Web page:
Let’s imagine a situation lots of you have probably been in. You enter a project that is going on for a while already. And you are given some progress reports, of course and an elaborate test plan, you do need to catch up, right? But what is a testing plan or even worse an elaborate plan? That’s right, a huge pile of papers. And yet this time you are surprised (in a pleasant way, which is even more rare) with the way the preconditions and assumptions are stated. They are miraculously addressed in the progress reports.
So what makes you happy about such a twist of events? Well, for starters the ‘paper pile’ is used to increase control over the project rather than to make foul excuses of why and how everything went or might go wrong. Software testing does require the professional to do his job, that’s the way to succeed.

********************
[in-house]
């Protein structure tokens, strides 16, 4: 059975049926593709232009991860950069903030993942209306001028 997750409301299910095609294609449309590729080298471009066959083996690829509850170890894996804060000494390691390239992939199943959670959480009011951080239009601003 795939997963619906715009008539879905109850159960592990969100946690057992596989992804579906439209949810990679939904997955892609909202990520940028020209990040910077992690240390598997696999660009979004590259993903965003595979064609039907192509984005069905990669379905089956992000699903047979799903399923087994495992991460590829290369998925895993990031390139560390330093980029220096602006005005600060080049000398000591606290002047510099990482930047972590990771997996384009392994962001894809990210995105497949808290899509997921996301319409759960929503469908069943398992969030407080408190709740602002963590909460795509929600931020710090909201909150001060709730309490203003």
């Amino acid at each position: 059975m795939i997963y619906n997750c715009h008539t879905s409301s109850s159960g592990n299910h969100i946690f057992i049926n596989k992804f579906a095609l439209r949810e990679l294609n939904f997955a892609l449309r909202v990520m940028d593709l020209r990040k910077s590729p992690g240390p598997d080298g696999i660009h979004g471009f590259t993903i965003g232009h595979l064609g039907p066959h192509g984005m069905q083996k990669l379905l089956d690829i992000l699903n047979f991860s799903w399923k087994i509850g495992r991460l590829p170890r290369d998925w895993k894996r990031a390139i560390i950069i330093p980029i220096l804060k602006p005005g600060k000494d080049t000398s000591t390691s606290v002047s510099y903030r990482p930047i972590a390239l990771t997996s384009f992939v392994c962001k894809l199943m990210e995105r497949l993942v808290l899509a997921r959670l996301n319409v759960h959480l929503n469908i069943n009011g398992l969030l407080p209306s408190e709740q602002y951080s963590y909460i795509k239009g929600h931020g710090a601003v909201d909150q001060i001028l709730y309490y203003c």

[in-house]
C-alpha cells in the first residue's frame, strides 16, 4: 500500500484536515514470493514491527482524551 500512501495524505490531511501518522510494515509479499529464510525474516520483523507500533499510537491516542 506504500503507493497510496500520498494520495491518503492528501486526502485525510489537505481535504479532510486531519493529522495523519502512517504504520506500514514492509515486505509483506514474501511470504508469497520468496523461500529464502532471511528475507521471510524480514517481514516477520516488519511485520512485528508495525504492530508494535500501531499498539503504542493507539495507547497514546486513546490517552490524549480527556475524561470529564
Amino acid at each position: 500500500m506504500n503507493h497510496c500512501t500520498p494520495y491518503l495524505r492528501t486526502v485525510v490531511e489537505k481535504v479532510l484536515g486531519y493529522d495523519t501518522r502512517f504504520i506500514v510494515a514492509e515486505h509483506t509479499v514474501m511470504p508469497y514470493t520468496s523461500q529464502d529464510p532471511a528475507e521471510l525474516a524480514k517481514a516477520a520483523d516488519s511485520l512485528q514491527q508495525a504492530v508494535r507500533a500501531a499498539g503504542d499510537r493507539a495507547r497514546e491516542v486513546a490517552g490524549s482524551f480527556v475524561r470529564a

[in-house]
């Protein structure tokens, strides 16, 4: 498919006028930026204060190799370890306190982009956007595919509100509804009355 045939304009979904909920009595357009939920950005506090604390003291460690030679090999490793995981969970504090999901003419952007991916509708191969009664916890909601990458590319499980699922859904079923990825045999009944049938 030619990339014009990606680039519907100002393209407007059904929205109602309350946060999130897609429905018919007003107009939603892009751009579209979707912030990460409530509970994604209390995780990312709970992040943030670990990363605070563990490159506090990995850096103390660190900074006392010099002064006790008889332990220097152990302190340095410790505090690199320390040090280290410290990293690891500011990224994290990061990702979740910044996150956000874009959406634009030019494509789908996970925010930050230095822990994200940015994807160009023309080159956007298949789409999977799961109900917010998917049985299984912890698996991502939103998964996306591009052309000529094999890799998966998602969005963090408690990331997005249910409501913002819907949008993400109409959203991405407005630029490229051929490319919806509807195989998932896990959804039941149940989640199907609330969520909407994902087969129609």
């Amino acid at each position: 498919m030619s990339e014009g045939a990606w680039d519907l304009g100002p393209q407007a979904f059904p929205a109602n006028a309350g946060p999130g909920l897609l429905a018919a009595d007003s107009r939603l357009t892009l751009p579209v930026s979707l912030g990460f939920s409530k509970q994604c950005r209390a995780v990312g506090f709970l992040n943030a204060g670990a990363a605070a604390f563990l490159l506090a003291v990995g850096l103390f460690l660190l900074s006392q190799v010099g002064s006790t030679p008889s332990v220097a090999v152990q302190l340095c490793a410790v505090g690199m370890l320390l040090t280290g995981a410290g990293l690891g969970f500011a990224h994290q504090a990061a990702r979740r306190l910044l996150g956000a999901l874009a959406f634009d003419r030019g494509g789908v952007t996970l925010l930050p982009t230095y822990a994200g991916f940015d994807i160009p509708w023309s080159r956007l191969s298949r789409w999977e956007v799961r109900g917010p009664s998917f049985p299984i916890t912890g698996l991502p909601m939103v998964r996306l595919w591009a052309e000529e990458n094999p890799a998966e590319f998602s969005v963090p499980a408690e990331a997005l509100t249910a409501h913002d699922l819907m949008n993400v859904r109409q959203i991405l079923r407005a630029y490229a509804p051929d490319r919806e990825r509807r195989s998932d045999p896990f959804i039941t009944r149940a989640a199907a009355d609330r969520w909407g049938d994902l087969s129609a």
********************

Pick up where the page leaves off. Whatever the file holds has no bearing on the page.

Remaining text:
I’d bet most of you have faced preconditions like, “the test environment is set up in a proper way and will be running by the 4-th of July 9if enough support given by supplier)”. And it’s not even the misty ‘proper’ and ‘enough’ that buzz me off, it’s the fact that nobody’s responsible. Test environments don’t just run by themselves in a kind of magical and mysterious way. It’s all about hard work.
So we now understand what gave you that happy smile the moment you saw the preconditions at this project. The stated responsibility for appropriate provision of the test environment as well as the confirmation of the agreement given by the responsible side. Then the progress reports have been listing the actual status of the preconditions as reported to the responsible. So now you don’t have to worry about such unpleasant surprises as the environment being late or is received without appropriate support. And even if it will – none of your problems.
Thus you are now safe from PM’s, client representatives, scrum masters, the janitor lady kicking back and simply tossing the blame around after the done earlier easy preconditions. And that is of drastic importance for a software testing professional.